Marx and Engels also understood that we couldn't just go there from here. The road from capitalism to communism must, of necessity, pass through a long historical period of revolutionary transformation called socialism. Under capitalism the contradiction between socialized production and private appropriation cannot help but grow. Socialism replaces the private appropriation of the already socialized production [thanks to capitalism] with socialized appropriation and control more in line with the current requirements of humanity. All revolutionary changes have required an intense class struggle between the ruling class of the decaying system and the representatives of the new class or classes in ascendancy. This is where the focus on the state and state power comes in, but the phrase "dictatorship of the proletariat" is generally misunderstood. Marx and Engels saw the state, first and foremost, as an instrument for the ruling class to dictate to the other classes. They, correctly I think, saw every state as dictatorships of the slave owners, land owners, or owners of capital, in governments that adopted forms more or less appropriate to the system they were ruling. They said that the working class was the new rising class under capitalism and the representatives of the new system, socialism, that would replace capitalism. They also said that the working class or proletariat overthrowing the capitalist wouldn't be the end of the revolution because the capitalist would try to re-establish their power by a million and one ways and would still have many advantages on their side so the workers would still have to exercise a dictatorship over their former bosses. But most importantly, Marx and Engels said that from the very beginning this "dictatorship of the proletariat" would be a state of a new kind because for the first time in history it would be a state in which the majority exercised a dictatorship over the minority and because of this it would even in the beginning cease to be a state in the usual sense and begin to whither away.

As we both know, the first attempts at implementing Marx's vision of socialism haven't been too pretty. What are we to make of that? I would first note that it has been so far tried only in countries least ready for it from the POV of really having thoroughly developed the "precursors" of advanced industry and a well educated working class. The reasons why those countries have been so stress by the decaying capitalist system as to attempt the leap to socialism early is "beyond the scope," as are the reasons why the workers in those countries with the best material basis for implementing a revolutionary leap seem most content to stay with capitalism. Let's just chalk it up to the law of uneven development.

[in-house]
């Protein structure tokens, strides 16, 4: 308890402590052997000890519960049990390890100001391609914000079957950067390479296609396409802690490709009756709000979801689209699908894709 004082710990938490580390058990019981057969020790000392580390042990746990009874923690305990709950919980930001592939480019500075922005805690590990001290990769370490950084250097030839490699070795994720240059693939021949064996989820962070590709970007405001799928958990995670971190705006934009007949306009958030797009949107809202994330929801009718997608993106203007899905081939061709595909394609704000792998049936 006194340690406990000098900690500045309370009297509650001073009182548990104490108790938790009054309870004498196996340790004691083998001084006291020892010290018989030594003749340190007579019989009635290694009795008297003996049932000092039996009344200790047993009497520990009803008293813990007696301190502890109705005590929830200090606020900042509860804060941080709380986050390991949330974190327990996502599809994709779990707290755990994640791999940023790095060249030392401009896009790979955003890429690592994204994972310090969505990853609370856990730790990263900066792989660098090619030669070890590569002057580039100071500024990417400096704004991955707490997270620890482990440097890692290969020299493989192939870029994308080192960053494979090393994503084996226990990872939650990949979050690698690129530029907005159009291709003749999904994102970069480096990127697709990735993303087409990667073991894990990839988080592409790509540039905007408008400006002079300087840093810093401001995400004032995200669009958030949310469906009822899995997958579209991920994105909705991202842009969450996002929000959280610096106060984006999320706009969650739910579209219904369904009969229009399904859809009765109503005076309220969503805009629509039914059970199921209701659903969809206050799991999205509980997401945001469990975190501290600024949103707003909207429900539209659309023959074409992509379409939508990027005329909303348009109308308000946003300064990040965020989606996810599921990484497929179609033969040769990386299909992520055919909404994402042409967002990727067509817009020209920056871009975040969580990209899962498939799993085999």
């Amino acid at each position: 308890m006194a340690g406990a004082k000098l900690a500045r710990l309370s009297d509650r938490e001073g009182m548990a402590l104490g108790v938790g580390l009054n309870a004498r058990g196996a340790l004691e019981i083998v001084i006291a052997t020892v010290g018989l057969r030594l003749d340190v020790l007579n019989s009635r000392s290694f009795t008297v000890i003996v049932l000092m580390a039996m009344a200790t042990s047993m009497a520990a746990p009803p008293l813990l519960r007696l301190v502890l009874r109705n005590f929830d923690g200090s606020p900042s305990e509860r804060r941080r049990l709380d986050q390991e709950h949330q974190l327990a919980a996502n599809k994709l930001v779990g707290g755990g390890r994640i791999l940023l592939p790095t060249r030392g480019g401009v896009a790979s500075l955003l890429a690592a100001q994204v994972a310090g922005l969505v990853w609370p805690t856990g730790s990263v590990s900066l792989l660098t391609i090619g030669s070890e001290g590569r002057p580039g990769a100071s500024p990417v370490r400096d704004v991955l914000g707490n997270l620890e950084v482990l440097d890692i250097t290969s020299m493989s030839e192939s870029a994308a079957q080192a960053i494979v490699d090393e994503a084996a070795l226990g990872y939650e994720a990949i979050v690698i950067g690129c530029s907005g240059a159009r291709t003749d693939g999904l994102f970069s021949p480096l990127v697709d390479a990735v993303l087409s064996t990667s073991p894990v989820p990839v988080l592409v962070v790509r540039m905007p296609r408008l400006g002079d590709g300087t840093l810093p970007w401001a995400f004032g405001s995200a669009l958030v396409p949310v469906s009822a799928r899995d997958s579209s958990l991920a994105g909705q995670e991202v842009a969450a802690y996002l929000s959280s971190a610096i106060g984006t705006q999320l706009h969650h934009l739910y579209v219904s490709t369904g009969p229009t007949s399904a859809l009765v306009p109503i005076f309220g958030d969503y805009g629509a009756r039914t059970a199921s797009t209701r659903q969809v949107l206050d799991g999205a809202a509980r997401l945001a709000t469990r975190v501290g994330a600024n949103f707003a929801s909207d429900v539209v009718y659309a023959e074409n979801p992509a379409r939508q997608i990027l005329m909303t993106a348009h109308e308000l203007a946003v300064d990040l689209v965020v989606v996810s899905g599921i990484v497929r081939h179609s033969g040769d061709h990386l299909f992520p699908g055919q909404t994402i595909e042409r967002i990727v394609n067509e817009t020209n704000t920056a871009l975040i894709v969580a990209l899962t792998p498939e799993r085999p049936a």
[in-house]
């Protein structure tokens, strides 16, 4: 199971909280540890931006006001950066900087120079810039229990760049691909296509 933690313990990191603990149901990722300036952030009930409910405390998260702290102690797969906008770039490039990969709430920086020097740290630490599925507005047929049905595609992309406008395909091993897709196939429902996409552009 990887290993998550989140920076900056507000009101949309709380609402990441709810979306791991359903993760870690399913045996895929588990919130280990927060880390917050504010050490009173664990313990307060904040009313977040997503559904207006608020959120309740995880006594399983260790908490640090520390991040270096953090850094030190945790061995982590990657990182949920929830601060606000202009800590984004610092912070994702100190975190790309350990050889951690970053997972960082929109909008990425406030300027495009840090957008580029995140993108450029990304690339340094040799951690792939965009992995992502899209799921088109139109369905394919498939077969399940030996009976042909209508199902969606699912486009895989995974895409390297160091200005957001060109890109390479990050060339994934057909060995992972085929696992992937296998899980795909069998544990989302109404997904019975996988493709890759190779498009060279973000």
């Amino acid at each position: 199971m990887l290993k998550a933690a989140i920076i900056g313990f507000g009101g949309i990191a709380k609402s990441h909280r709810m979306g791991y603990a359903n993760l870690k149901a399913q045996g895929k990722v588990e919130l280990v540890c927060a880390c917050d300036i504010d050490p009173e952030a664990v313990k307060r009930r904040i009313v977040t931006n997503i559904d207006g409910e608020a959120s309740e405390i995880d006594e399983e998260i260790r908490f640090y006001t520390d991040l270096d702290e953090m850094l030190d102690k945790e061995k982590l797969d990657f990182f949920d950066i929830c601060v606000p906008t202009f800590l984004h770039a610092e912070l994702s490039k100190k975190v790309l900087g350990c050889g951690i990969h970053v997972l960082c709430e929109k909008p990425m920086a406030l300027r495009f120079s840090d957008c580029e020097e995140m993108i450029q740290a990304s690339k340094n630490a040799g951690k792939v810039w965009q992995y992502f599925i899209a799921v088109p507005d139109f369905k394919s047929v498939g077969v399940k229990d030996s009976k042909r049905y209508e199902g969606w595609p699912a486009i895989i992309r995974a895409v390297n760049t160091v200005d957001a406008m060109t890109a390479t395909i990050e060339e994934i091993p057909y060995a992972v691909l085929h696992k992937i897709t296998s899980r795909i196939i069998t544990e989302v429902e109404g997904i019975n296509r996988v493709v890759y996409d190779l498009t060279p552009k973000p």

But to point to these failures as reason enough to abandon the socialist project altogether is like pointing of all the early, pre-Wright Brothers attempts at powered flight or even their sorry first flight as excuse to abandon all attempts to build airplanes. We cannot speak of socialism without speaking of an entire historic era that is only now thinking about beginning. It could be hundreds, even thousands of years long. Nothing that has happen since the Russian revolution has given me reason to doubt the correctness of Marx's analysis, nor all the terrible things that have been done in his name.

I still remain a Marxist.

Call it what you will, a science, a philosophy, or a political movement, given that it not only predicted but also actively promoted an end to the current system, capitalism, and the overthrow of the rich by the poor, Marxism could not help but be attacked from all sides and intensely by capitalism. Among the most insidious attacks are those bourgeois force which have developed inside the movement itself, using the language of Marxist to sell a corrupt version of "Marxism" that is actually counter-revolutionary. This happened to the Russian revolution where a new bourgeois ruling class was able to establish itself within the "communist" party. Since then they have used their $$$ and influence to almost completely corrupt the Left in the western world. This is what we are up against with the Left in Syria. Their treachery is so effective precisely because they turn people away from the Left and that truly gives them nowhere to go.

So, I understand and share your frustrations with  the "Left" as we know it today, and frankly I think most of these people are beyond saving because the first thing you are going to need if your really want to make it as a revolutionary is an intense concern for humanity, and most of these people on the "Left" have shown they would sooner ignore the suffering of the Syrian people than lose face and re-think long held prejudices.

I have taken the time to write this because I want you to understand where I am coming from when I say I'm a communist, why I think the "Left" has been so bad on Syria, but also why I think you should be careful not to throw out the baby with the bath water. I could say a lot more but I've gone on too long already so I'm going to go enjoy the beach now.


Click here for a list of my other blogs on Syria

Sunday, September 27, 2015

How Democracy Now helped to create the Syrian refugee crisis

The current Syrian refugee crisis did not just suddenly descend upon Europe without notice. It took years of neglect while the Syrian government carried out a policy of war on civilians, even employing a strategy that involved specifically targeting children. It took years of silence while millions fled the violence to Jordan, and one in every fourth person in Lebanon became a Syrian refugee. It took years of hypocrisy in complaining about Turkey's failure to control it border while not mentioning the 2 million Syrians that have been forced across that border by violence.